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What's in a Name?

Posted On : Nov 22, 2013

 

What’s in [a] Name?

Written by: Natalie Singer, Editor of the APSOgram
6th June 2013


Plenty; especially if you’re considering making a career move.
For the majority of skilled individuals, choosing a potential employer is a critical decision that could make – or break – your future career. For many people however, it is accepted as the "norm” that recruiters don’t divulge the name of the client until an interview with the client has been set up. This is not correct and flies in the face, not only of the APSO Code of Ethical & Professional Practice, but international best practice too.

Consider for a moment, the amount of personal information that is contained within your CV and the potential for disaster should it become widely known that you’re seeking alternative employment. Wouldn’t you rather know exactly where your CV is going, to whom, and for what?

The South African job market is in fact rather small, particularly for those individuals who have chosen to specialise and offer their skills within a niche market. It is critical therefore that you choose to engage with a professional recruiter who understands that you need all of the information, most importantly who the client is, to make a decision on whether to consider the job opportunity on offer.

As an individual who engages regularly with recruiters, I’ve heard all the excuses under the sun for not divulging the client’s name, from "my client doesn’t want their name bandied about in the market” to "what if the candidate goes behind my back direct to the client?” Each time, I gently remind these recruiters that candidates have a right to know where their personal information is being sent and that, if they offer the level of professional service we expect, they should not have any concerns about the integrity of their clients or candidates.
At this point, it should be remembered that the recruiter is also obliged to offer their client a measure of confidentiality. In maintaining this balancing act, the recruiter is only required to divulge the name of the client to a candidate who they have shortlisted and wish to send to the client for consideration. Simply put, this means that the recruiter does not have to tell every candidate who applies to them who the client is, only those who they plan to represent at the specific client for the specific vacancy.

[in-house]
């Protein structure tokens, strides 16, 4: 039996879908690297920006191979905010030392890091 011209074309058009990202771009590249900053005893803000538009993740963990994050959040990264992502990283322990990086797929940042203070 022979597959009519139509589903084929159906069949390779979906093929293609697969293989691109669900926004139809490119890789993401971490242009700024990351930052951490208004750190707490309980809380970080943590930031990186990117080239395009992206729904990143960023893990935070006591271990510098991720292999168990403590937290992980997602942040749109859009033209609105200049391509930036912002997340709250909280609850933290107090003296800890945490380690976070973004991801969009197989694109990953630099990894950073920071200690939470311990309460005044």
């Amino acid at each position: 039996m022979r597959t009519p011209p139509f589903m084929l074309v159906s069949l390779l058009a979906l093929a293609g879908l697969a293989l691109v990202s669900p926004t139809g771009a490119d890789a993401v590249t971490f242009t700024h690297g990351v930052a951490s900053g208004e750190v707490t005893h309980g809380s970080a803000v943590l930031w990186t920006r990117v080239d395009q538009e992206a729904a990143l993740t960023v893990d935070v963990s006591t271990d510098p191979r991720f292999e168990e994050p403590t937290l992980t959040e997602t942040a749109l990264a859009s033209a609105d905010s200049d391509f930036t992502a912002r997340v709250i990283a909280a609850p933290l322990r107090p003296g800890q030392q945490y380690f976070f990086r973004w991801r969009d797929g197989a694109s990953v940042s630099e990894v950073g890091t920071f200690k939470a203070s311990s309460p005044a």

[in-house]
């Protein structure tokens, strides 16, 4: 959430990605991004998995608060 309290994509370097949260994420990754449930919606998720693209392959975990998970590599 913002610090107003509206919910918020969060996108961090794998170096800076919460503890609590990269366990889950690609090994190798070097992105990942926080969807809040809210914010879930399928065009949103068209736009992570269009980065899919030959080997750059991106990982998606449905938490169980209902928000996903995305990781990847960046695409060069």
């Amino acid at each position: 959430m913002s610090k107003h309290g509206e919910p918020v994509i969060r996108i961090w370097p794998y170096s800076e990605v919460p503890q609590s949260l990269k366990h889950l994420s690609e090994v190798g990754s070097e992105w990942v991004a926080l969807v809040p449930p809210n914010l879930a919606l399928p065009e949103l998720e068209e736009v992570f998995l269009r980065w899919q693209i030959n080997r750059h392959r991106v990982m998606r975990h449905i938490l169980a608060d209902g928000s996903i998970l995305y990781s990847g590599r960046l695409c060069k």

For too long, candidates have simply accepted that recruiters are "in charge” and whilst they do wield a great deal of power within the recruitment cycle, individuals should know their rights and be unafraid to stand up for them. After all, your reputation could be at stake if your chosen representative (recruiter) does a shoddy job.In an extreme case, a candidate of mine (when I still ran a recruitment desk) was horrified by recruiters and refused to even consider working with me. After many conversations and the promise of a simple "cup of coffee and no strings” I finally discovered the reason for his apprehension. It turned out that a recruiter, who shall remain nameless, had sent his CV – without his permission – to a client that was actually a division of his existing employer. Needless to say, he was hard-pressed to explain himself when his boss called him in to ask why he thought it necessary to put his CV on the market. A completely idiotic mistake that should never have happened, had the recruiter done her homework; but definitely wouldn’t have occurred if the candidate was told the name of the potential employer at the outset. He would quickly have advised the recruiter of the link between the two companies and his CV would never have been sent.

Contrary to popular belief, it is never a good idea to have your CV out all over the place, especially if you’re currently employed or have a skill set that is in high demand. Potential employers are likely to be wary of someone who appears to be uncalculated in their career development process. What would you think if you heard that the candidate you were considering had sent their CV to every company in the sector simultaneously? Wouldn’t you question their motives or their ability?